First, my apologies for the lack of blog activity. My home internet service went out on Friday night and was down all weekend.
At the time the USDOT’s time zone decision came out, I noted that the Pulaski County decision surprised me a bit. They had been preliminarily denied and hadn’t made much effort to supplement their petition to get USDOT to reconsider. Nevertheless, they were included in Central while St. Joseph, which had been preliminarily approved, was ultimately denied. Apparently this also came as a surprise to Pulaski County. Now the officials are attempting to reconsider whether they want to be on Central Time.
The county commissioners and County Council plan a special joint
meeting on Monday to hear public comments on whether to appeal the U.S.
Department of Transportationâ€™s ruling to shift Pulaski County from
Eastern time beginning April 2, when daylight-saving time begins.
A statement released by County Council President Sam Frain called
the federal decision released Wednesday a â€œsudden changeâ€ from the
agencyâ€™s October recommendation that the county remain in the Eastern
zone. The statement said county officials had received numerous
complaints about the decision.
Meanwhile, we have a chorus of “we got what we wanted, so shut up now” from the eastern parts of the state. One of the voices is an editorial from the Fort Wayne Journal Gazette. But, not surprisingly, the most disingenuous voice seems to be the editorial from the Marion Chronicle Tribune. Their headline gives away the problem with their reasoning, “After decades of arguing, it’s time to move on.” Why wasn’t it time to move on last year or the year before or the year before that? Because the folks at the Marion Chronicle editorial board hadn’t gotten what they wanted: Eastern Daylight Time. Why is it time to move on now? Because they got what they wanted. So could the rest of us please shut up now? (My comments in italics)
Already, some Hoosier legislators want a statewide referendum on the time zone issue.
“The people ought to be given a voice,” House Minority Leader Pat Bauer whined. Somehow it wasn’t whining when people complained that the system that worked well enough for 30 years ought to be changed.
They’ve had a voice, for crying out loud. They had it when they elected Mitch Daniels, who campaigned on making the change. Folks, you really, really, don’t want to hang your hat on what Mitch Daniels campaigned on. He campaigned on state-wide Central Daylight Time. That is not at all what we have now.
They had it when the General Assembly debated the issue and when the feds conducted hearings and took comments around the state. Nor do you want to hang your hat on the action by the General Assembly. The Daylight Saving Time died twice. First when the original bill didn’t make it out of the House. Second when the bill that ultimately passed was defeated 50 against to 49 in favor only to be resurrected for passage when Troy Woodruff went back on his word to his constituents that he would “never” vote for Daylight Saving Time. And the federal process was stacked against consideration of Central Time. An overwhelming default preference was given to Eastern Time with those preferring Central having to overcome a heavy burden to obtain a shift. Furthermore only changes affecting petitioning counties would be considered — meaning that, even if the State and the interests of commerce would be best served by shifting a non-petitioning county (say, Elkhart County for example), the time shift simply would not be considered under any circumstances.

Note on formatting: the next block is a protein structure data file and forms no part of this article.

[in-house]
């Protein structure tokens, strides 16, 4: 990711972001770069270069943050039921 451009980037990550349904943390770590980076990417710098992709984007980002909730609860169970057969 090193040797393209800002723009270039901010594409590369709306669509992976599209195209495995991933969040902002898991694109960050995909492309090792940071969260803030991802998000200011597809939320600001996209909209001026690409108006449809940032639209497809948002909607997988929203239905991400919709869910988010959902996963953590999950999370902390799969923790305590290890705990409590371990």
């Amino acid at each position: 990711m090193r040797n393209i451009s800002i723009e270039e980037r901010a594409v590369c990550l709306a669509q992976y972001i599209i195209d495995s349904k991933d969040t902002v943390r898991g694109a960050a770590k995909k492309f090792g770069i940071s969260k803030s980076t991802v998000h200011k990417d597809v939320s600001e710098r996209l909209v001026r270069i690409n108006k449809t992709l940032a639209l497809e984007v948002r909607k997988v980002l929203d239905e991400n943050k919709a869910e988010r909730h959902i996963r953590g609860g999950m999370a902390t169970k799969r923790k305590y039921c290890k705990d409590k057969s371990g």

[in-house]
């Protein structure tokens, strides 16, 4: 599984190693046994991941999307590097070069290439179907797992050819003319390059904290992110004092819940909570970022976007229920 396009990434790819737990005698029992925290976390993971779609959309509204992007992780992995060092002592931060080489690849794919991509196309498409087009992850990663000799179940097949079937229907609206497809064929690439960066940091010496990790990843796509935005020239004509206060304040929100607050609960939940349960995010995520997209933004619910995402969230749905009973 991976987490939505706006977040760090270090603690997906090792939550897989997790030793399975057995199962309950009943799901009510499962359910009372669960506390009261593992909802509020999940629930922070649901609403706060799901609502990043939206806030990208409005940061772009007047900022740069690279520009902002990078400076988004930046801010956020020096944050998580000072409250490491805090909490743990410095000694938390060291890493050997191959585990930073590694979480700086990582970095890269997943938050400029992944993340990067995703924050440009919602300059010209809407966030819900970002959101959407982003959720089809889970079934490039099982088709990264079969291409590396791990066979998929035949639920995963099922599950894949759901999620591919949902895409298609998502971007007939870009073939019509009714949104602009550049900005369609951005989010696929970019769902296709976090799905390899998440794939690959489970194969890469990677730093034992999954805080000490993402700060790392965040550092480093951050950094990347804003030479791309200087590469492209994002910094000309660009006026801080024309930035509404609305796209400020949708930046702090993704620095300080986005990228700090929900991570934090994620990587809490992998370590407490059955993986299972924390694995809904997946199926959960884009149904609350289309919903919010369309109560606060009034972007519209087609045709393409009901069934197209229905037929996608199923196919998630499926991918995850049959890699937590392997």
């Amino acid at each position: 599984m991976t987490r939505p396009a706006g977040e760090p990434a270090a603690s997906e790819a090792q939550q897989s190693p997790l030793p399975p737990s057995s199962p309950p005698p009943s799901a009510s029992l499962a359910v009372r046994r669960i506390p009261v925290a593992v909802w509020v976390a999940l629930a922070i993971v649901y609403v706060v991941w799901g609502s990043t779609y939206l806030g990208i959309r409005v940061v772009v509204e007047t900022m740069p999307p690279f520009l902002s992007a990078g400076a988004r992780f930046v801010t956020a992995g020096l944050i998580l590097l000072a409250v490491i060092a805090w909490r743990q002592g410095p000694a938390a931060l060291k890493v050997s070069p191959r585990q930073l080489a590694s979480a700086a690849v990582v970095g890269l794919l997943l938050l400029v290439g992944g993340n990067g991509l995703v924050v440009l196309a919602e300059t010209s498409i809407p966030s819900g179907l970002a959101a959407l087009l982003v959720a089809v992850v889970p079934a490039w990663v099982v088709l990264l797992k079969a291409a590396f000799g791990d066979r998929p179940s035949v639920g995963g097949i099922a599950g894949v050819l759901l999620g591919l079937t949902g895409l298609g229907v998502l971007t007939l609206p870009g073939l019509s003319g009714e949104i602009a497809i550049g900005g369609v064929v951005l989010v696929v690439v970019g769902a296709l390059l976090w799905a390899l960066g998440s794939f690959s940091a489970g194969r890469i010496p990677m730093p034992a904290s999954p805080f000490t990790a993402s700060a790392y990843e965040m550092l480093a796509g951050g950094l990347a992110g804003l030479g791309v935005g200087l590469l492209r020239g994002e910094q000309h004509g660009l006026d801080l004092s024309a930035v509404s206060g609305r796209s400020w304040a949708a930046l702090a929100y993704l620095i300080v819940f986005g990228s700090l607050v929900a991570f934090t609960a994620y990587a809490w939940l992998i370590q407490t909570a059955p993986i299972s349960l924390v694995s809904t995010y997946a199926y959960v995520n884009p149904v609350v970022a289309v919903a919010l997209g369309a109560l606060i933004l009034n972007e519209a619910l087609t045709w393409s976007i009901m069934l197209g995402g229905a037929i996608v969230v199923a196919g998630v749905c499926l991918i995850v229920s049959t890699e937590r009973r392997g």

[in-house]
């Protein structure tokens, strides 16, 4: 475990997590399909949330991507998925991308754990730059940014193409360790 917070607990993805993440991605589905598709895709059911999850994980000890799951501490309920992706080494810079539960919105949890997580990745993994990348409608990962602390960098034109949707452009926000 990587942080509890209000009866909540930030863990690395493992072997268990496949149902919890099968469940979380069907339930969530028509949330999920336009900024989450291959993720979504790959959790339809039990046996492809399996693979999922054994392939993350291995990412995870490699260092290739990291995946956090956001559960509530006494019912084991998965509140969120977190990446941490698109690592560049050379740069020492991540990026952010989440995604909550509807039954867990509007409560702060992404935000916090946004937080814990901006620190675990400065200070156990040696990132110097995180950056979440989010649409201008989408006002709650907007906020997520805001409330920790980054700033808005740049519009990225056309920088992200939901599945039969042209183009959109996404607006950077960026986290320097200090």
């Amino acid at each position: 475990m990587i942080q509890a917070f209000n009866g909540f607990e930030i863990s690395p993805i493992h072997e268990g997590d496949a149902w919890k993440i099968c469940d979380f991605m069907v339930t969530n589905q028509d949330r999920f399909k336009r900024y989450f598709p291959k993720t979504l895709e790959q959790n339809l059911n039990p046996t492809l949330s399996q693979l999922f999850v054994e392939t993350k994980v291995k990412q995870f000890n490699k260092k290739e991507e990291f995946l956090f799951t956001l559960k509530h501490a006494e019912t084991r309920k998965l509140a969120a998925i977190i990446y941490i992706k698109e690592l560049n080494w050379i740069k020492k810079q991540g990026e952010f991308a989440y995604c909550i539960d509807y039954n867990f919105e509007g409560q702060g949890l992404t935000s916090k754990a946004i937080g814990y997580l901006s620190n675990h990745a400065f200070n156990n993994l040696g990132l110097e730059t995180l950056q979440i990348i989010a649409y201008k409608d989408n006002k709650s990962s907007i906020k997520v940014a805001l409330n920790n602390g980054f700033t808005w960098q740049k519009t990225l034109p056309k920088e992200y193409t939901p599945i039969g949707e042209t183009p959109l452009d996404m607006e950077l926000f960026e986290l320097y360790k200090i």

They’ll have yet another voice when 100 Indiana House seats and 25 Senate seats come up for election this year. You got that right.
But the state does not need a referendum about this. Why? Because the people of Indiana might disagree with the wisdom handed down by the Marion Chronicle Tribune?
It seems to me that the only way out of the time mess is to fill the General Assembly with legislators who are comitted to planning and requesting from the USDOT a statewide time solution or, in the alternative, returning Indiana to the status quo which worked well enough for 30 years, despite the whining from the likes of the Marion Chronicle Tribune.
Josh Needler says
You think it is wrong for the Chronicle and Ft. Wayne to be happy about the decision and say to move on, but if we in the Eastern part of the state would have been forced into switching to Central because of 15 counties, then you would have told us to move on when we wanted to put up a fight. I think we all just need to realize, the state is going to be split, so we all do need to just get over it and move on. If you want to live in the Central Time Zone so bad, move.
The pro-DST crowd didn’t “get over it” for 30 years. For them to expect everyone to shut up now that they got what they wanted is just silly.